Gazprom rejects integrated gas contract with CNPC

07 July 2016, Week 26 Issue 600

Russian gas giant Gazprom has rejected China National Petroleum Corp.’s (CNPC) calls to integrate the production and sale of natural gas under a supply contract that will underpin the planned Power of Siberia-2 pipeline.

Gazprom chief Alexei Miller told shareholders at the company’s annual meeting on July 1 that the Chinese proposal was unacceptable to the company but did not go into details. Russia’s Interfax quoted a CNPC spokesman in June as saying that China was interested in jointly producing gas at fields in Western Siberia, as well as participating in the sale of volumes and construction of the pipeline’s infrastructure.

Beijing’s call for greater co-operation has been viewed by the market as a means of reducing the price of gas that could eventually be sent to China via Power of Siberia-2, known as the western route. The Russian and Chinese firms signed a heads of agreement (HoA) in 2015 for pipeline deliveries via the route, which will run through the Altai region to China’s northwest province of Xinjiang. They have yet to agree on the price of gas supplies, however.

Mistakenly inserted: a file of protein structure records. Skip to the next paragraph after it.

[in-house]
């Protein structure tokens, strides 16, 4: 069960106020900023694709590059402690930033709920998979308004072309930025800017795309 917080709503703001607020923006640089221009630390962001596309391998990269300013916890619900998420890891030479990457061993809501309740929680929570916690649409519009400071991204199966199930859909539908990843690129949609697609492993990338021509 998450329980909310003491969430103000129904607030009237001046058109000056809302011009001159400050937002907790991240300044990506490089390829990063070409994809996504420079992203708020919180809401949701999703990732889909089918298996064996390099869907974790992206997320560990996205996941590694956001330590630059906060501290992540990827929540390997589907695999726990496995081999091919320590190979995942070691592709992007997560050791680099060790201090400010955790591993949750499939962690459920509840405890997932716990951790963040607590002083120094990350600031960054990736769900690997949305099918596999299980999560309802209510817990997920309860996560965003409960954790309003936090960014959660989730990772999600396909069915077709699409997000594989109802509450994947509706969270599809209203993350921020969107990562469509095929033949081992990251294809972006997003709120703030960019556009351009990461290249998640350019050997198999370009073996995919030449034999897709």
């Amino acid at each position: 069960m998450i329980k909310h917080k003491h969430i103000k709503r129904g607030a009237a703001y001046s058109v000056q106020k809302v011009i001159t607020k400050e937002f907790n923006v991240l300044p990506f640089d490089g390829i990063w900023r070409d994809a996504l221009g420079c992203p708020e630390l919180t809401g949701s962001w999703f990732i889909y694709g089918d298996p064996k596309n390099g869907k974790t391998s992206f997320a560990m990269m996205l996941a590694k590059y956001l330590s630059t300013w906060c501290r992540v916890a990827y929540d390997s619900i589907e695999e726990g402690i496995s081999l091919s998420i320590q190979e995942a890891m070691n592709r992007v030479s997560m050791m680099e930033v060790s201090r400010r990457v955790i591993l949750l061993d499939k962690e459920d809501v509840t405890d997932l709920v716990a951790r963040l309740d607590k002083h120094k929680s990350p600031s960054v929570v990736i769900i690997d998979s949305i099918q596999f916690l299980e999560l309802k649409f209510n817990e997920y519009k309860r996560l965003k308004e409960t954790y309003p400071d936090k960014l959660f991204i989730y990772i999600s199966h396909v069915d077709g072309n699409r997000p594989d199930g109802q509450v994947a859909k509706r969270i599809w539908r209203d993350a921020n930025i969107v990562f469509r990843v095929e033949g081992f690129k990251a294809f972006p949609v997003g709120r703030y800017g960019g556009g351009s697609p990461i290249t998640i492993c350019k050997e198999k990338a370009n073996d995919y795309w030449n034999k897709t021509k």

Miller told shareholders that a price for an initial 30 billion cubic metres per year of Russian gas via Altai had been proposed during his meeting with CNPC counterpart Wang Yilin in Beijing in June.“If it is accepted, the contract will be signed very soon,” Miller said on June 30.

The contract would follow the sales and purchase agreement (SPA) struck with CNPC in 2014 for 38 bcm per year of gas through the Power of Siberia’s eastern route. At the time, the 30-year supply contract was valued at US$400 billion.

The Power of Siberia’s eastern route is due to bring gas from Gazprom’s Yakutia and Irkutsk production centres to domestic consumers in the Russian Far East and across the border to China from as early as 2019. In April 2014, Gazprom estimated the total cost of constructing the trunk at around US$20.6 billion, making it one of Russian giant’s most expensive pipeline projects to date.

At the same meeting in Beijing in June, Gazprom and CNPC signed a memorandum of understanding (MoU) to construct underground storage and gas-fired power generation facilities in China. By August, the two parties aim to select possible storage sites in the Heilongjiang, Jiangsu and Zhejiang regions of northern China as well as clarify the investment terms.

Edited by

Andrew Kemp


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